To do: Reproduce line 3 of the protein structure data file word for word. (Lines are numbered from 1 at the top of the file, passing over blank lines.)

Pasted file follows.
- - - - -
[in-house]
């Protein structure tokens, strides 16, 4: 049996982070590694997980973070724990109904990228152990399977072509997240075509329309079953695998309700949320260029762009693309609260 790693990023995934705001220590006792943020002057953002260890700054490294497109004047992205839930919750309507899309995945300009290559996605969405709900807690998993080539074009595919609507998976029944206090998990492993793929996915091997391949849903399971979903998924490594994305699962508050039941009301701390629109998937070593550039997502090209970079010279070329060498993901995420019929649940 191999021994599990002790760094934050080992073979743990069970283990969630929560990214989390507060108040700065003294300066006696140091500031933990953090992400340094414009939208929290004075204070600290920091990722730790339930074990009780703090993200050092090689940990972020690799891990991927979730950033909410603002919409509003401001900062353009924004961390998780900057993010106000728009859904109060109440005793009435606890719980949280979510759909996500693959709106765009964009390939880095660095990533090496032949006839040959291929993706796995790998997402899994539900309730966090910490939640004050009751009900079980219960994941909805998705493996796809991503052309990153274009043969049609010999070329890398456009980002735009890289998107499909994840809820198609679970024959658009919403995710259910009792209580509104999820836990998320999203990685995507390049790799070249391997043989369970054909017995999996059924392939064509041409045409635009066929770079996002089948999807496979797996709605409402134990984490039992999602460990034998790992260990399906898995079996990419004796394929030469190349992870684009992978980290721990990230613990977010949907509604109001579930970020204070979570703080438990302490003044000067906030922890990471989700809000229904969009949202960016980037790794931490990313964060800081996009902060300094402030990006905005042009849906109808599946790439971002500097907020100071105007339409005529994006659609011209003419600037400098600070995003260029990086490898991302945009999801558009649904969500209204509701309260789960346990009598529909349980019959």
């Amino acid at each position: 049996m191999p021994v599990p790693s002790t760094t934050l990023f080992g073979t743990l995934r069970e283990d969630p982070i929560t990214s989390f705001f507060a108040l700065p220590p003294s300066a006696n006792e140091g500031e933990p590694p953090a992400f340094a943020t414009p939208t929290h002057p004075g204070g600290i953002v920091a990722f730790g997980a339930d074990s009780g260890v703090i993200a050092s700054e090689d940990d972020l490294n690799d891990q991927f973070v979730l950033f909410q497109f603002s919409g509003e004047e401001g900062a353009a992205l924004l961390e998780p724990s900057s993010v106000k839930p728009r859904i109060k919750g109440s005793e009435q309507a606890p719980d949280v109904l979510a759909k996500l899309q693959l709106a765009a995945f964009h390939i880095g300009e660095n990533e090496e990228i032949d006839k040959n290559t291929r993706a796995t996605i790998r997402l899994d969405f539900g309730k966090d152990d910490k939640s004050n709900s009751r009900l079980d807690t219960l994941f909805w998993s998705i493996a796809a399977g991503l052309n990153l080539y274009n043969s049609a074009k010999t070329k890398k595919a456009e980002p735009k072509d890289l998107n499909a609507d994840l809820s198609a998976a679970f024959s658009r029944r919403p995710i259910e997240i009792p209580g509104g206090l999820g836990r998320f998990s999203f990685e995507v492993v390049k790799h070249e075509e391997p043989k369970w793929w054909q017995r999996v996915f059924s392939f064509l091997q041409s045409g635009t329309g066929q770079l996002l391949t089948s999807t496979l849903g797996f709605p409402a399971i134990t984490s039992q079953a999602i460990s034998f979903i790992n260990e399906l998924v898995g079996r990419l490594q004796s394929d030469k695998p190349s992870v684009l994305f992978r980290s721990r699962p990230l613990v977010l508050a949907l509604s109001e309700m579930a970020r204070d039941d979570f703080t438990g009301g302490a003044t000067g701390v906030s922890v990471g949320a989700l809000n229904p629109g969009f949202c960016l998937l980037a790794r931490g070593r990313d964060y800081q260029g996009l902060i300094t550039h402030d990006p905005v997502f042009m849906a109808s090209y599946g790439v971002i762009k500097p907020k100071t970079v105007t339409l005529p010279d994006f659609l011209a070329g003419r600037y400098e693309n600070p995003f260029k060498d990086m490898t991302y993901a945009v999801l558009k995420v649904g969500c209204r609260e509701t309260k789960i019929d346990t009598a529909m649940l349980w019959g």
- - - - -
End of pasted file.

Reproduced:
């Amino acid at each position: 049996m191999p021994v599990p790693s002790t760094t934050l990023f080992g073979t743990l995934r069970e283990d969630p982070i929560t990214s989390f705001f507060a108040l700065p220590p003294s300066a006696n006792e140091g500031e933990p590694p953090a992400f340094a943020t414009p939208t929290h002057p004075g204070g600290i953002v920091a990722f730790g997980a339930d074990s009780g260890v703090i993200a050092s700054e090689d940990d972020l490294n690799d891990q991927f973070v979730l950033f909410q497109f603002s919409g509003e004047e401001g900062a353009a992205l924004l961390e998780p724990s900057s993010v106000k839930p728009r859904i109060k919750g109440s005793e009435q309507a606890p719980d949280v109904l979510a759909k996500l899309q693959l709106a765009a995945f964009h390939i880095g300009e660095n990533e090496e990228i032949d006839k040959n290559t291929r993706a796995t996605i790998r997402l899994d969405f539900g309730k966090d152990d910490k939640s004050n709900s009751r009900l079980d807690t219960l994941f909805w998993s998705i493996a796809a399977g991503l052309n990153l080539y274009n043969s049609a074009k010999t070329k890398k595919a456009e980002p735009k072509d890289l998107n499909a609507d994840l809820s198609a998976a679970f024959s658009r029944r919403p995710i259910e997240i009792p209580g509104g206090l999820g836990r998320f998990s999203f990685e995507v492993v390049k790799h070249e075509e391997p043989k369970w793929w054909q017995r999996v996915f059924s392939f064509l091997q041409s045409g635009t329309g066929q770079l996002l391949t089948s999807t496979l849903g797996f709605p409402a399971i134990t984490s039992q079953a999602i460990s034998f979903i790992n260990e399906l998924v898995g079996r990419l490594q004796s394929d030469k695998p190349s992870v684009l994305f992978r980290s721990r699962p990230l613990v977010l508050a949907l509604s109001e309700m579930a970020r204070d039941d979570f703080t438990g009301g302490a003044t000067g701390v906030s922890v990471g949320a989700l809000n229904p629109g969009f949202c960016l998937l980037a790794r931490g070593r990313d964060y800081q260029g996009l902060i300094t550039h402030d990006p905005v997502f042009m849906a109808s090209y599946g790439v971002i762009k500097p907020k100071t970079v105007t339409l005529p010279d994006f659609l011209a070329g003419r600037y400098e693309n600070p995003f260029k060498d990086m490898t991302y993901a945009v999801l558009k995420v649904g969500c209204r609260e509701t309260k789960i019929d346990t009598a529909m649940l349980w019959g």